Conditional probability

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1 191 Conditional probability Once the agent has obtained some evidence concerning the previously unknown random variables making up the domain, we have to switch to using conditional (posterior) probabilities P(a b) is the probability of proposition a, given that all we know is b P(cavity toothache) = 0.8 P(cavity) = P(cavity ) We can express conditional probabilities in terms of unconditional probabilities: P( a b) P( a b) P( b) whenever P(b) > The previous equation can also be written as the product rule: P(a b) = P(a b) P(b) We can, of course, have the rule the other way around P(a b) = P(b a) P(a) Conditional distributions: P(X Y) P(X = x i Y = y j ) i, j By the product rule P(X,Y) = P(X Y) P(Y) (entry-by-entry, not a matrix multiplication) 1

2 Probability Axioms The axiomatization of probability theory by Kolmogorov (1933) based on three simple axioms 1. For any proposition a the probability is in between 0 and 1: 0 P(a) 1 2. Necessarily true (i.e., valid) propositions have probability 1 and necessarily false (i.e., unsatisfiable) propositions have probability 0: P(true) = 1 P(false) = 0 3. The probability of a disjunction is given by the inclusion-exclusion principle P(a b) = P(a) + P(b) - P(a b) 194 We can derive a variety of useful facts from the basic axioms; e.g.: P(a a) = P(a) + P( a) - P(a a) P(true) = P(a) + P( a) - P(false) 1 = P(a) + P( a) P( a) = 1 - P(a) The fact of the third line can be extended for a discrete variable D with the domain d 1,,d n : i=1,,n P(D = d i ) = 1 For a continuous variable X the summation is replaced by an integral: P( X x) dx 1 2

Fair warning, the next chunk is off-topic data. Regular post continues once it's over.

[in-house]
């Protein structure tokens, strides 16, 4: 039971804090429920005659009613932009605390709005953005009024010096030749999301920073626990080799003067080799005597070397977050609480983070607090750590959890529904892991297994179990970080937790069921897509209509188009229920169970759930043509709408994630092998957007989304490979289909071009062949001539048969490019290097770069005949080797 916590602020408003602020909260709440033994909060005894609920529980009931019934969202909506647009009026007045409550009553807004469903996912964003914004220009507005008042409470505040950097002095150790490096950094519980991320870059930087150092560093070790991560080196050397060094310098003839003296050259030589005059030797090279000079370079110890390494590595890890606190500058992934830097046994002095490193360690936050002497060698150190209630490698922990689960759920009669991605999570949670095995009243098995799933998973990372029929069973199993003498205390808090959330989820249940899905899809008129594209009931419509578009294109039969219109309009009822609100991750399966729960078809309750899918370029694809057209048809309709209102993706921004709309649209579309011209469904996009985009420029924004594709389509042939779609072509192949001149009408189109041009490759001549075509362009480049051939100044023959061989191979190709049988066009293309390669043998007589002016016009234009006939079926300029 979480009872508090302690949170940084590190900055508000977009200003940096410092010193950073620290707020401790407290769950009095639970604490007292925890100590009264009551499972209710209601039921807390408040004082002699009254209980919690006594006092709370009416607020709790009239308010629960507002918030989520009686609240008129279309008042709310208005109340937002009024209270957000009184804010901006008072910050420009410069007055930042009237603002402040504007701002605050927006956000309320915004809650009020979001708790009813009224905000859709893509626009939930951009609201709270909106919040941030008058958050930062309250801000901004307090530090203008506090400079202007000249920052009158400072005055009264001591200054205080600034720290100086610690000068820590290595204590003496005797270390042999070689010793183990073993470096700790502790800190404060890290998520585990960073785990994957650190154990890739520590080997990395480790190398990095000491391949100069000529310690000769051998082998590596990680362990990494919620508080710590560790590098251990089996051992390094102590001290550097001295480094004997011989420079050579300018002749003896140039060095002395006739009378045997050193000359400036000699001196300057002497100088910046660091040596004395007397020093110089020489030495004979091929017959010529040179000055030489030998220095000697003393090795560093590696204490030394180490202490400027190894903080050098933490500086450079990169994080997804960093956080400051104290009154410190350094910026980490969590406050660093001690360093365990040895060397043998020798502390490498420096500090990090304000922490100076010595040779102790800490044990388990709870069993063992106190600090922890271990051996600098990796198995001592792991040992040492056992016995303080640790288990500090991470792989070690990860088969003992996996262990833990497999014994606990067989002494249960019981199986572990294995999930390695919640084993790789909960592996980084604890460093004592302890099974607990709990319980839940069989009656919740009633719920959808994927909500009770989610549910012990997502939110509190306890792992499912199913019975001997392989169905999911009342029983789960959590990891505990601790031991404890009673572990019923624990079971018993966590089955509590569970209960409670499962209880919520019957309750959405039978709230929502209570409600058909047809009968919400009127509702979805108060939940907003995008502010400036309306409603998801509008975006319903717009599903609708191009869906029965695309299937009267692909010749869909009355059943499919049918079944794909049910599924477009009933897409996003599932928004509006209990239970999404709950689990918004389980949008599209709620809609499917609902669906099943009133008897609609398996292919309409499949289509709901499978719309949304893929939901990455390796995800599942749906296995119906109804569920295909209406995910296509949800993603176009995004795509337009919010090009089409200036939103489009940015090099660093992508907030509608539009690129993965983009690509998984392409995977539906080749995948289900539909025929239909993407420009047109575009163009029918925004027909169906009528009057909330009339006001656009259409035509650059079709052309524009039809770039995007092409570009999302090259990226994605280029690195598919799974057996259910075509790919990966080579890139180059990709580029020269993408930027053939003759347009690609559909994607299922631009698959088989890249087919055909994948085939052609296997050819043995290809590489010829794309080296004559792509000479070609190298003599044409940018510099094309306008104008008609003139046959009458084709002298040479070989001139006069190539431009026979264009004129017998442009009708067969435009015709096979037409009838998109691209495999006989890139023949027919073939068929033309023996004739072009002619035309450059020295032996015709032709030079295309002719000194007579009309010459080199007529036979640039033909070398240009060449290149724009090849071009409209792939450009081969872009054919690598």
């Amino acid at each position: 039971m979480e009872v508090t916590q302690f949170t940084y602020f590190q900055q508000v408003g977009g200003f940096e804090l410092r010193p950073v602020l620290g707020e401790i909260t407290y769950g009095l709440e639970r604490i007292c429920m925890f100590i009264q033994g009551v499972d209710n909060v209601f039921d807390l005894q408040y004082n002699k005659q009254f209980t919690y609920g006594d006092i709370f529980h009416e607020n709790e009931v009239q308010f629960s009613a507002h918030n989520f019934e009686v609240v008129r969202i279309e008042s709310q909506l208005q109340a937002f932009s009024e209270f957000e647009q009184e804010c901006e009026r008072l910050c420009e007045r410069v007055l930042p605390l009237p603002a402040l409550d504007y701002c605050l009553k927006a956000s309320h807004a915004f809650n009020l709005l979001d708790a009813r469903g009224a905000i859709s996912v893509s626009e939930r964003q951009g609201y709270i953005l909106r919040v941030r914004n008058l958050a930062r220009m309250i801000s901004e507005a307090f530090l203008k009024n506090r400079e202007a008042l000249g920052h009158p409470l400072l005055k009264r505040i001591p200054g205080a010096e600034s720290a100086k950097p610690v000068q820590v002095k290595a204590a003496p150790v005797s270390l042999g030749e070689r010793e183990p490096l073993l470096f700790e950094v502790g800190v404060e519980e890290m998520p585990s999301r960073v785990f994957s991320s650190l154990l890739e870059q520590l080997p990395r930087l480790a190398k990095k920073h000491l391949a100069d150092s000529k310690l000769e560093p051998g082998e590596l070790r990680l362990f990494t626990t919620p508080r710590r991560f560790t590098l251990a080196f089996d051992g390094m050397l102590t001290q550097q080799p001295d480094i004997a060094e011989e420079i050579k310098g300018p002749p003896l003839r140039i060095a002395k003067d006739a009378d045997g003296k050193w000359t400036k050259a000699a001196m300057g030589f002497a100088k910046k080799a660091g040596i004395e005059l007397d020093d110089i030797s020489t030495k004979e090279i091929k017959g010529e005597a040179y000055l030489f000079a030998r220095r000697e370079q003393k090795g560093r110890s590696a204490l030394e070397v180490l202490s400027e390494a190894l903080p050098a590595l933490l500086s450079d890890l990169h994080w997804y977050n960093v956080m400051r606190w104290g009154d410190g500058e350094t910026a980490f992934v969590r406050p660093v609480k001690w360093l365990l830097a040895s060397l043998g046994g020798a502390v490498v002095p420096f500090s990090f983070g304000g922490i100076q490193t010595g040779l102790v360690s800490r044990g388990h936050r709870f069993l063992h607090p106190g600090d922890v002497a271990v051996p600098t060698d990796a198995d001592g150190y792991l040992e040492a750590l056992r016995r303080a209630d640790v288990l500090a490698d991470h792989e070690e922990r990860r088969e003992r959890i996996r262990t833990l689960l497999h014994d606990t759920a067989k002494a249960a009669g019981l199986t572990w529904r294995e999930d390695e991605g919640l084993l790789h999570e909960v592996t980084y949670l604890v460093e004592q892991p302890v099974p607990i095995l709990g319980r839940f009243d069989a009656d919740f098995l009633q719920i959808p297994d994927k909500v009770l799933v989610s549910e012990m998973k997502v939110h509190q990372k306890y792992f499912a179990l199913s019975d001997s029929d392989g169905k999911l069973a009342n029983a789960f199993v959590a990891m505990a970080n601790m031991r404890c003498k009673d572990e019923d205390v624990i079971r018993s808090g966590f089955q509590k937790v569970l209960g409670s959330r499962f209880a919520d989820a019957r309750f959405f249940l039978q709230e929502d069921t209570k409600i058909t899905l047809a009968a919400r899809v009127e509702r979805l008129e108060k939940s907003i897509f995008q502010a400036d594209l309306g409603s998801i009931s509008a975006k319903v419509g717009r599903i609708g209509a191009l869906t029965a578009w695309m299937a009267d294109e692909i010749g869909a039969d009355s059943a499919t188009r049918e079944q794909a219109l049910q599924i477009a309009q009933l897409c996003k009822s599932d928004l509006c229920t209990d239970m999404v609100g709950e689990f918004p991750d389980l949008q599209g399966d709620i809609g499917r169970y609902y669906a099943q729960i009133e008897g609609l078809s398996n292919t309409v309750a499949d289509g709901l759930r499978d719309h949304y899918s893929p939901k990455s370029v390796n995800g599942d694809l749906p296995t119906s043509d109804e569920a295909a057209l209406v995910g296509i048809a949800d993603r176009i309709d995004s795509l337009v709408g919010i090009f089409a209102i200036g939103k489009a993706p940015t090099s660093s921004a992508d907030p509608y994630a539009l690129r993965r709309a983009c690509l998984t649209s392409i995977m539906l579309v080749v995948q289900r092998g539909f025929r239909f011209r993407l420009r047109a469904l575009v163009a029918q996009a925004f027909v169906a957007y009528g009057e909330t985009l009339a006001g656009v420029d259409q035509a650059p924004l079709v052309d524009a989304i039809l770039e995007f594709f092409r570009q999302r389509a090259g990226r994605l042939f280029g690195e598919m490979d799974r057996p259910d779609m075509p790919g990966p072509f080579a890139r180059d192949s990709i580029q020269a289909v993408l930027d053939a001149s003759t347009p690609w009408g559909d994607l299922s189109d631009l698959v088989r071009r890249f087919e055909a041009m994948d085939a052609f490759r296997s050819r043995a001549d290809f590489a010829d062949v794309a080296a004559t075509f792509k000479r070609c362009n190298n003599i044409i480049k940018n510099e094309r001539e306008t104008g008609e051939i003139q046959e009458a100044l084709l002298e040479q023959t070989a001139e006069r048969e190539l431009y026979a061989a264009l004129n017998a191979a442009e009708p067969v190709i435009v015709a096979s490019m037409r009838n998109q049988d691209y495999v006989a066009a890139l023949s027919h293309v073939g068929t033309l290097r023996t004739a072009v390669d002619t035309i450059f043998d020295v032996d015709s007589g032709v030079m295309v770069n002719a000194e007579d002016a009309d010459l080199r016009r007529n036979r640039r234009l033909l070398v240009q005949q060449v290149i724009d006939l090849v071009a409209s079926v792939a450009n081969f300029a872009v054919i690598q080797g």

3 195 The probability distribution on a single variable must sum to 1 It is also true that any joint probability distribution on any set of variables must sum to 1 Recall that any proposition a is equivalent to the disjunction of all the atomic events in which a holds Call this set of events e(a) Atomic events are mutually exclusive, so the probability of any conjunction of atomic events is zero, by axiom 2 Hence, from axiom 3 P(a) = ei e(a) P(e i ) Given a full joint distribution that specifies the probabilities of all atomic events, this equation provides a simple method for computing the probability of any proposition Inference Using Full Joint Distribution cavity toothache catch catch toothache catch catch cavity E.g., there are six atomic events for cavity toothache: = 0.28 Extracting the distribution over a variable (or some subset of variables), marginal probability, is attained by adding the entries in the corresponding rows or columns E.g., P(cavity) = = 0.2 We can write the following general marginalization (summing out) rule for any sets of variables Y and Z: P(Y) = z Z P(Y, z) 3

4 toothache toothache 197 catch catch catch catch cavity cavity Computing a conditional probability P(cavity toothache) = P(cavity toothache)/p(toothache) = ( )/( ) = 0.12/0.2 = 0.6 Respectively P( cavity toothache) = ( )/0.2 = 0.4 The two probabilities sum up to one, as they should 198 1/P(toothache) = 1/0.2 = 5 is a normalization constant ensuring that the distribution P(Cavity toothache) adds up to 1 Let denote the normalization constant P(Cavity toothache) = P(Cavity, toothache) = (P(Cavity, toothache, catch) + P(Cavity, toothache, catch)) = ([0.108, 0.016] + [0.012, 0.064]) = [0.12, 0.08] = [0.6, 0.4] In other words, we can calculate the conditional probability distribution without knowing P(toothache) using normalization 4

5 199 More generally: we need to find out the distribution of the query variable X (Cavity), evidence variables E (Toothache) have observed values e, and the remaining unobserved variables are Y (Catch) Evaluation of a query: P(X e) = P(X, e) = y P(X, e, y), where the summation is over all possible ys; i.e., all possible combinations of values of the unobserved variables Y 200 P(X, e, y) is simply a subset of the joint probability distribution of variables X, E, and Y X, E, and Y together constitute the complete set of variables for the domain Given the full joint distribution to work with, the equation in the previous slide can answer probabilistic queries for discrete variables It does not scale well For a domain described by n Boolean variables, it requires an input table of size O(2 n ) and takes O(2 n ) time to process the table In realistic problems the approach is completely impractical 5